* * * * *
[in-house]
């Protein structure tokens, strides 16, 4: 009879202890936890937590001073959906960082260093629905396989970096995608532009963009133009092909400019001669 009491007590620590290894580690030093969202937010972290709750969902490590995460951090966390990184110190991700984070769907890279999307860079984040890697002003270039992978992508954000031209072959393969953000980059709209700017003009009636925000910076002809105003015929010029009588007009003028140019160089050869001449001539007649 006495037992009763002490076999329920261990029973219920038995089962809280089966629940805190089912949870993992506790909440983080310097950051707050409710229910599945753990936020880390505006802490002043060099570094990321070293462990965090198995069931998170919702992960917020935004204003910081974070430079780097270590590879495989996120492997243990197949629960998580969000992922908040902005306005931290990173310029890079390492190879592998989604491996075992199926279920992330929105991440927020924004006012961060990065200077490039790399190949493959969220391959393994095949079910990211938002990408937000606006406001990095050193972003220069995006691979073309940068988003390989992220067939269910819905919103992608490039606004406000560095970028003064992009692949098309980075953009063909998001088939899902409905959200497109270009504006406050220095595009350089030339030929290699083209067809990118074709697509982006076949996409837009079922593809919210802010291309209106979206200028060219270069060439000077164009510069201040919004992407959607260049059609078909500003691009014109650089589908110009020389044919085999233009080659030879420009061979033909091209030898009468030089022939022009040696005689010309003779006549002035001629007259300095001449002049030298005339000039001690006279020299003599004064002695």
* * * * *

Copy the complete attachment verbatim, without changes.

[in-house]
């Protein structure tokens, strides 16, 4: 009879202890936890937590001073959906960082260093629905396989970096995608532009963009133009092909400019001669 009491007590620590290894580690030093969202937010972290709750969902490590995460951090966390990184110190991700984070769907890279999307860079984040890697002003270039992978992508954000031209072959393969953000980059709209700017003009009636925000910076002809105003015929010029009588007009003028140019160089050869001449001539007649 006495037992009763002490076999329920261990029973219920038995089962809280089966629940805190089912949870993992506790909440983080310097950051707050409710229910599945753990936020880390505006802490002043060099570094990321070293462990965090198995069931998170919702992960917020935004204003910081974070430079780097270590590879495989996120492997243990197949629960998580969000992922908040902005306005931290990173310029890079390492190879592998989604491996075992199926279920992330929105991440927020924004006012961060990065200077490039790399190949493959969220391959393994095949079910990211938002990408937000606006406001990095050193972003220069995006691979073309940068988003390989992220067939269910819905919103992608490039606004406000560095970028003064992009692949098309980075953009063909998001088939899902409905959200497109270009504006406050220095595009350089030339030929290699083209067809990118074709697509982006076949996409837009079922593809919210802010291309209106979206200028060219270069060439000077164009510069201040919004992407959607260049059609078909500003691009014109650089589908110009020389044919085999233009080659030879420009061979033909091209030898009468030089022939022009040696005689010309003779006549002035001629007259300095001449002049030298005339000039001690006279020299003599004064002695």